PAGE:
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How Much Do Official Price Indexes Tell Us About Inflation?

Author

Listed:
  • Jessie Handbury

    (University of Pennsylvania)

  • Tsutomu Watanabe

    (The University of Tokyo)

  • David E. Weinstein

    (Columbia University and NBER)

Abstract

Official price indexes, such as the CPI, are imperfect indicators of inflation calculated using ad hoc price formulae different from the theoretically well-founded inflation indexes favored by economists. This paper provides the first estimate of how accurately the CPI informs us about "true" inflation. We use the largest price and quantity dataset ever employed in economics to build a Törnqvist inflation index for Japan between 1989 and 2010. Our comparison of this true inflation index with the CPI indicates that the CPI bias is not constant but depends on the level of inflation. We show the informativeness of the CPI rises with inflation. When measured inflation is low (less than 2.4% per year) the CPI is a poor predictor of true inflation even over 12-month periods. Outside this range, the CPI is a much better measure of inflation. We find that the U.S. PCE Deflator methodology is superior to the Japanese CPI methodology but still exhibits substantial measurement error and biases rendering it a problematic predictor of inflation in low inflation regimes as well.

Suggested Citation

  • Jessie Handbury & Tsutomu Watanabe & David E. Weinstein, 2013. "How Much Do Official Price Indexes Tell Us About Inflation?," CARF F-Series CARF-F-328, Center for Advanced Research in Finance, Faculty of Economics, The University of Tokyo.
  • Handle: RePEc:cfi:fseres:cf328
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    File URL: http://www.carf.e.u-tokyo.ac.jp/pdf/workingpaper/fseries/F328.pdf
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    References listed on IDEAS

    as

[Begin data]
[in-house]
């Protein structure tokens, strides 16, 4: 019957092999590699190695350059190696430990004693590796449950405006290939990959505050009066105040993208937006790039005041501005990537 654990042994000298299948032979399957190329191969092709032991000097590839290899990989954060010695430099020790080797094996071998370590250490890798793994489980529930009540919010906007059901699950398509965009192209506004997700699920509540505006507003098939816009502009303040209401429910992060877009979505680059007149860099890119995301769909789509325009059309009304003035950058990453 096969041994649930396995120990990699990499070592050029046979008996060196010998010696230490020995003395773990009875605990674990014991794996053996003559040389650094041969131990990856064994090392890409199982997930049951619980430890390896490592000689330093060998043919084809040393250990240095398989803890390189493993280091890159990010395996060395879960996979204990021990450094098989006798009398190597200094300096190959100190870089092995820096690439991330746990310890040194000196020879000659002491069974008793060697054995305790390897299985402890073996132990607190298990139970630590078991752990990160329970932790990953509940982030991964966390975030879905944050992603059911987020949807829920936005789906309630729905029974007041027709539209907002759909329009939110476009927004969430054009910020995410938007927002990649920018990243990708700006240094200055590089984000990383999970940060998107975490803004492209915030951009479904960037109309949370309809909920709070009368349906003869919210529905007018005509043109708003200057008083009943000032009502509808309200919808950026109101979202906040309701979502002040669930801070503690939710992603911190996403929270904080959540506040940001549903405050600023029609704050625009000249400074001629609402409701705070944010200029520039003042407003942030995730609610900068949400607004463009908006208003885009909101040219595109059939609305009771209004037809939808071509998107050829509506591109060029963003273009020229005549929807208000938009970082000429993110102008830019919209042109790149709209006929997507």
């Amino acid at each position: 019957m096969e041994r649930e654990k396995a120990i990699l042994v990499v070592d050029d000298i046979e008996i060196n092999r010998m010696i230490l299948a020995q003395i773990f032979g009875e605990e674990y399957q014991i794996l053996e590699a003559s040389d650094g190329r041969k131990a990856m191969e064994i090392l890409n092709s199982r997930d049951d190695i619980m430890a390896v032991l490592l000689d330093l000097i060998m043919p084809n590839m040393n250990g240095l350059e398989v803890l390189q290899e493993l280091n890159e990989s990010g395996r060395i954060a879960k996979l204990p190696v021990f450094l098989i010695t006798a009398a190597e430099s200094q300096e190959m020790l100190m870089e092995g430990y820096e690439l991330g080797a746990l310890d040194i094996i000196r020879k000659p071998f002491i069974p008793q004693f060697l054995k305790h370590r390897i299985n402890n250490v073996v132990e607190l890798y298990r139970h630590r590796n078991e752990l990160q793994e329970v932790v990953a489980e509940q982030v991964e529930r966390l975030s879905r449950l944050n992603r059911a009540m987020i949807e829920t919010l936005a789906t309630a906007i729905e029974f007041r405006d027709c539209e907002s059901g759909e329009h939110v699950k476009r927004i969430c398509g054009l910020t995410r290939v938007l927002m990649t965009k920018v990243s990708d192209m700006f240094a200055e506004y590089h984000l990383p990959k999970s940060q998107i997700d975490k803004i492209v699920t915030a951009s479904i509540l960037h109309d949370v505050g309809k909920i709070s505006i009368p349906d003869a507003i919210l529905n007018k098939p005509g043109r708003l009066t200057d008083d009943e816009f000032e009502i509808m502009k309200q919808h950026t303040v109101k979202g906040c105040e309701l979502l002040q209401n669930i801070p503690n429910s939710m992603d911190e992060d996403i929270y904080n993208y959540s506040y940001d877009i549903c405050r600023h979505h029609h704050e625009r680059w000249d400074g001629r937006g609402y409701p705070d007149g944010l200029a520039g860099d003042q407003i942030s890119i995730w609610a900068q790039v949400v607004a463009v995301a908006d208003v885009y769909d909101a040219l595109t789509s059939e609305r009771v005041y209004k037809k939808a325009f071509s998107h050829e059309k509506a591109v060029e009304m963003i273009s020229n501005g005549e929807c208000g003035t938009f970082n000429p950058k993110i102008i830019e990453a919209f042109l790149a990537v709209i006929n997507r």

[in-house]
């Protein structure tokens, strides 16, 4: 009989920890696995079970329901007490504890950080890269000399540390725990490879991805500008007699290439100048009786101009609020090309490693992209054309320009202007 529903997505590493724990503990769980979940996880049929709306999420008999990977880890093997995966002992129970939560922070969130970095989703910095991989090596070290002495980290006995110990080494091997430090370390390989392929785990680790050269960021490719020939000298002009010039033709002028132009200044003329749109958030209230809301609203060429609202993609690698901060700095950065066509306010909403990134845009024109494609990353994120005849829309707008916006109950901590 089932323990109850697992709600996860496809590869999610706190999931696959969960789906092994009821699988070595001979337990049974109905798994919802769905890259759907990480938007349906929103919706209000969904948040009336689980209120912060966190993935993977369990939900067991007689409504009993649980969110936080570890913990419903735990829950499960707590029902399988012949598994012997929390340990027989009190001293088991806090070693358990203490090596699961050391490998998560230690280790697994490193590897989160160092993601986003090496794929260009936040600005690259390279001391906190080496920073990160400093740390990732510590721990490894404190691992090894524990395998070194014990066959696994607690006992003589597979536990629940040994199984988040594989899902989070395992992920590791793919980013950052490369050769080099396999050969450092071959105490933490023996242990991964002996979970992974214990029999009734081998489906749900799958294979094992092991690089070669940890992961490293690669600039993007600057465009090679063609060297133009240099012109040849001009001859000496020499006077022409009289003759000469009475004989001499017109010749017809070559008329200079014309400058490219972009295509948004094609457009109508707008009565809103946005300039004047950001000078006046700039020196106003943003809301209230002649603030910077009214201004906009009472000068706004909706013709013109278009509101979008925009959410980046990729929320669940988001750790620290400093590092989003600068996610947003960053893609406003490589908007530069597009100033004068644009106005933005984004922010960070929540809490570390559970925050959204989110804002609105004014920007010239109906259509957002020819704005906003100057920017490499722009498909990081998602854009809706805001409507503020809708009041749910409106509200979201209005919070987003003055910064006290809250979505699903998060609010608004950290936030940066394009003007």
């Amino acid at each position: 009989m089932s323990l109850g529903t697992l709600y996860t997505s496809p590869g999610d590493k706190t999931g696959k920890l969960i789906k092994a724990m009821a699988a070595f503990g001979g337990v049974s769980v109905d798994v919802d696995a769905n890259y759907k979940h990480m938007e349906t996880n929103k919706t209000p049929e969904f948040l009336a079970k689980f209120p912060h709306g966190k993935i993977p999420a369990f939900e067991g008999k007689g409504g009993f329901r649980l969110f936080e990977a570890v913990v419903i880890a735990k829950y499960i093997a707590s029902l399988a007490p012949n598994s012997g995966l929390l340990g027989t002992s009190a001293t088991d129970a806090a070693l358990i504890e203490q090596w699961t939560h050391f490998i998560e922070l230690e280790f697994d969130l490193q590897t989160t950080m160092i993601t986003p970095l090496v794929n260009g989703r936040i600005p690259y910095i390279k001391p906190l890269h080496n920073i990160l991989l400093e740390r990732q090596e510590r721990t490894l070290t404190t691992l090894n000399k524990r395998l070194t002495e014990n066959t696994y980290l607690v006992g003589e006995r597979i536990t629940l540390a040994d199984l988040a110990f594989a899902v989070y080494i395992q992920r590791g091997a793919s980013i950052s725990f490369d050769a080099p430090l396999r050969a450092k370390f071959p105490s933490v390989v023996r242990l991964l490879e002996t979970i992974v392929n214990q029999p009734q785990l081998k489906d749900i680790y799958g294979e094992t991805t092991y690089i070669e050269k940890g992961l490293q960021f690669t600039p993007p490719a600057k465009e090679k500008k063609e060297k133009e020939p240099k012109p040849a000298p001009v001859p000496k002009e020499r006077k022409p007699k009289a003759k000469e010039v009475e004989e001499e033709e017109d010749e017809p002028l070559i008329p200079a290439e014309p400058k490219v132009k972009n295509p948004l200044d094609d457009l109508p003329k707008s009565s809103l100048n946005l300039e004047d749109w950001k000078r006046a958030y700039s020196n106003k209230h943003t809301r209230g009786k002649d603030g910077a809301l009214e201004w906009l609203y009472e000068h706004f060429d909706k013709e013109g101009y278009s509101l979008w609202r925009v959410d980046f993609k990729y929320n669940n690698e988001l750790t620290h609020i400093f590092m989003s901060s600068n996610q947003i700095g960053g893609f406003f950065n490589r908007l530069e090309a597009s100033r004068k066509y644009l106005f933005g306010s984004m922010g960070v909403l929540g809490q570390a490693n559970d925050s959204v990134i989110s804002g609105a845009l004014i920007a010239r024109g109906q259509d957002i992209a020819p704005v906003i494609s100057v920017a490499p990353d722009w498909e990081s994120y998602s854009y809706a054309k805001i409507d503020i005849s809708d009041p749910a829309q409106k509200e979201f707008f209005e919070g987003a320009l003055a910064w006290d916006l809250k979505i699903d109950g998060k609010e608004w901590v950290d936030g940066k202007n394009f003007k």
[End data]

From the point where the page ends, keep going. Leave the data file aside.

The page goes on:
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    Citations

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    Cited by:

    1. Abe, Naohito & Moriguchi, Chiaki & Inakura, Noriko, 2014. "The Impact of the Great East Japan Earthquake on Commodity Prices: New Evidence from High-Frequency Scanner Data," Research Center for Price Dynamics Working Paper Series 12, Research Center for Price Dynamics, Institute of Economic Research, Hitotsubashi University.
    2. Elias Bouacida & Daniel Martin, 2017. "Predictive Power in Behavioral Welfare Economics," PSE Working Papers halshs-01489252, HAL.
    3. Kota Watanabe & Tsutomu Watanabe, 2014. "Estimating Daily Inflation Using Scanner Data: A Progress Report," UTokyo Price Project Working Paper Series 020, University of Tokyo, Graduate School of Economics.
    4. Satoshi Imai & Tsutomu Watanabe, 2015. "Replicating Japan's CPI Using Scanner Data," CARF F-Series CARF-F-364, Center for Advanced Research in Finance, Faculty of Economics, The University of Tokyo.
    5. Ambrose, Brent W. & Coulson, N. Edward & Yoshida, Jiro, 2017. "Inflation Rates Are Very Different When Housing Rents Are Accurately Measured," HIT-REFINED Working Paper Series 71, Institute of Economic Research, Hitotsubashi University.
    6. Judith A. Chevalier & Anil K. Kashyap, 2014. "Best Prices: Price Discrimination and Consumer Substitution," NBER Working Papers 20768, National Bureau of Economic Research, Inc.
    7. Satoshi Imai & Tsutomu Watanabe, 2015. "Replicating Japan’s CPI Using Scanner Data," UTokyo Price Project Working Paper Series 054, University of Tokyo, Graduate School of Economics.
    8. Munseob Lee & David Argente, 2015. "Cost of Living Inequality during the Great Recession," 2015 Meeting Papers 1372, Society for Economic Dynamics.
    9. Michael D. Bordo & Andrew T. Levin, 2017. "Central Bank Digital Currency and the Future of Monetary Policy," NBER Working Papers 23711, National Bureau of Economic Research, Inc.
    10. Kota Watanabe & Tsutomu Watanabe, 2014. "We construct a Törnqvist daily price index using Japanese point of sale (POS) scannerdata spanning from 1988 to 2013. We find the following. First, the POS based inflation rate tends to be about 0.5 ," CARF F-Series CARF-F-342, Center for Advanced Research in Finance, Faculty of Economics, The University of Tokyo.
    11. Serena Ng, 2017. "Opportunities and Challenges: Lessons from Analyzing Terabytes of Scanner Data," NBER Working Papers 23673, National Bureau of Economic Research, Inc.

    More about this item

    JEL classification:

    • E01 - Macroeconomics and Monetary Economics - - General - - - Measurement and Data on National Income and Product Accounts and Wealth; Environmental Accounts
    • E31 - Macroeconomics and Monetary Economics - - Prices, Business Fluctuations, and Cycles - - - Price Level; Inflation; Deflation
    • E5 - Macroeconomics and Monetary Economics - - Monetary Policy, Central Banking, and the Supply of Money and Credit

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